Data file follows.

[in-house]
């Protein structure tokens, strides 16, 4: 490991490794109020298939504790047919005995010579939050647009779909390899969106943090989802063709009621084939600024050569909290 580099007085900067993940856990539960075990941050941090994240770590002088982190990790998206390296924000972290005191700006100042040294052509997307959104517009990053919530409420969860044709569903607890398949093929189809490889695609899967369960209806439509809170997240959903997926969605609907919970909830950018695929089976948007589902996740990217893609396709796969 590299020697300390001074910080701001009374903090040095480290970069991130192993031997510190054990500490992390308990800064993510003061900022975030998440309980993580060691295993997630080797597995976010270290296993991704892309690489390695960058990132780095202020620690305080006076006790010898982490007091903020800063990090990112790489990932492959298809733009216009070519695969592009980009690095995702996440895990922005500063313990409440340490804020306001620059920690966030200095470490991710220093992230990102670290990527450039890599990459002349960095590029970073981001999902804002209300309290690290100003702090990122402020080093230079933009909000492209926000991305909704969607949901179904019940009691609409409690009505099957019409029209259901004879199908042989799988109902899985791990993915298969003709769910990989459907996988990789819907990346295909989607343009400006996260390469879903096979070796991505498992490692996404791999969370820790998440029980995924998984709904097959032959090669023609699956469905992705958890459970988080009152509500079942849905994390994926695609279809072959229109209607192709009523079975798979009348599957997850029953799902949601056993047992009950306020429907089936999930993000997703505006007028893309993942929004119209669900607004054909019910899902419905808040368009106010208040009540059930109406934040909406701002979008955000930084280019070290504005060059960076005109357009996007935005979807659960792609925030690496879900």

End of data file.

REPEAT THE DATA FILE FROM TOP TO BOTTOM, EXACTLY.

[in-house]
């Protein structure tokens, strides 16, 4: 490991490794109020298939504790047919005995010579939050647009779909390899969106943090989802063709009621084939600024050569909290 580099007085900067993940856990539960075990941050941090994240770590002088982190990790998206390296924000972290005191700006100042040294052509997307959104517009990053919530409420969860044709569903607890398949093929189809490889695609899967369960209806439509809170997240959903997926969605609907919970909830950018695929089976948007589902996740990217893609396709796969 590299020697300390001074910080701001009374903090040095480290970069991130192993031997510190054990500490992390308990800064993510003061900022975030998440309980993580060691295993997630080797597995976010270290296993991704892309690489390695960058990132780095202020620690305080006076006790010898982490007091903020800063990090990112790489990932492959298809733009216009070519695969592009980009690095995702996440895990922005500063313990409440340490804020306001620059920690966030200095470490991710220093992230990102670290990527450039890599990459002349960095590029970073981001999902804002209300309290690290100003702090990122402020080093230079933009909000492209926000991305909704969607949901179904019940009691609409409690009505099957019409029209259901004879199908042989799988109902899985791990993915298969003709769910990989459907996988990789819907990346295909989607343009400006996260390469879903096979070796991505498992490692996404791999969370820790998440029980995924998984709904097959032959090669023609699956469905992705958890459970988080009152509500079942849905994390994926695609279809072959229109209607192709009523079975798979009348599957997850029953799902949601056993047992009950306020429907089936999930993000997703505006007028893309993942929004119209669900607004054909019910899902419905808040368009106010208040009540059930109406934040909406701002979008955000930084280019070290504005060059960076005109357009996007935005979807659960792609925030690496879900």